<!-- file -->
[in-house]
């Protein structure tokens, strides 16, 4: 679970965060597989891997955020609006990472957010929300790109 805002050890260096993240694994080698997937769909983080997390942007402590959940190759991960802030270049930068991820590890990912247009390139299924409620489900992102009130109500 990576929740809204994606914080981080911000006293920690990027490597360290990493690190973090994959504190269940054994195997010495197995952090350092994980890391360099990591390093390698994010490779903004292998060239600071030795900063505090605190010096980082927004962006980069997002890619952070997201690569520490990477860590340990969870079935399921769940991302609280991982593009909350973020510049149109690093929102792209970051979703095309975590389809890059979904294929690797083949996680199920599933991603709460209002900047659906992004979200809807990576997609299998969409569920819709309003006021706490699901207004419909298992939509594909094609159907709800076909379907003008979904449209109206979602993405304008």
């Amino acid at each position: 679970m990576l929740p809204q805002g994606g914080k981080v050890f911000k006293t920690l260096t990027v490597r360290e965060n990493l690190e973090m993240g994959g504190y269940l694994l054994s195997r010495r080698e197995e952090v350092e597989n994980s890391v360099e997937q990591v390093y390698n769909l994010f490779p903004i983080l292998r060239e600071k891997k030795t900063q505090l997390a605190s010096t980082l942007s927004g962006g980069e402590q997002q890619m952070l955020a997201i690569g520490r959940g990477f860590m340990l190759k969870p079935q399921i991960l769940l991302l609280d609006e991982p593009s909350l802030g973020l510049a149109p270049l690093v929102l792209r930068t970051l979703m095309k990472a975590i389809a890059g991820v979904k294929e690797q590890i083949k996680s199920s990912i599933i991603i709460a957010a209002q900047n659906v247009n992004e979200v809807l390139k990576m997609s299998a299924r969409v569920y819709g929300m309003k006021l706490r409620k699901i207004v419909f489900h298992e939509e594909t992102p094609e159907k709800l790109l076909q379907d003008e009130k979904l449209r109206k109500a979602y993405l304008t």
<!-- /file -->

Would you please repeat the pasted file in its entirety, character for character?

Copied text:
[in-house]
């Protein structure tokens, strides 16, 4: 679970965060597989891997955020609006990472957010929300790109 805002050890260096993240694994080698997937769909983080997390942007402590959940190759991960802030270049930068991820590890990912247009390139299924409620489900992102009130109500 990576929740809204994606914080981080911000006293920690990027490597360290990493690190973090994959504190269940054994195997010495197995952090350092994980890391360099990591390093390698994010490779903004292998060239600071030795900063505090605190010096980082927004962006980069997002890619952070997201690569520490990477860590340990969870079935399921769940991302609280991982593009909350973020510049149109690093929102792209970051979703095309975590389809890059979904294929690797083949996680199920599933991603709460209002900047659906992004979200809807990576997609299998969409569920819709309003006021706490699901207004419909298992939509594909094609159907709800076909379907003008979904449209109206979602993405304008």
């Amino acid at each position: 679970m990576l929740p809204q805002g994606g914080k981080v050890f911000k006293t920690l260096t990027v490597r360290e965060n990493l690190e973090m993240g994959g504190y269940l694994l054994s195997r010495r080698e197995e952090v350092e597989n994980s890391v360099e997937q990591v390093y390698n769909l994010f490779p903004i983080l292998r060239e600071k891997k030795t900063q505090l997390a605190s010096t980082l942007s927004g962006g980069e402590q997002q890619m952070l955020a997201i690569g520490r959940g990477f860590m340990l190759k969870p079935q399921i991960l769940l991302l609280d609006e991982p593009s909350l802030g973020l510049a149109p270049l690093v929102l792209r930068t970051l979703m095309k990472a975590i389809a890059g991820v979904k294929e690797q590890i083949k996680s199920s990912i599933i991603i709460a957010a209002q900047n659906v247009n992004e979200v809807l390139k990576m997609s299998a299924r969409v569920y819709g929300m309003k006021l706490r409620k699901i207004v419909f489900h298992e939509e594909t992102p094609e159907k709800l790109l076909q379907d003008e009130k979904l449209r109206k109500a979602y993405l304008t």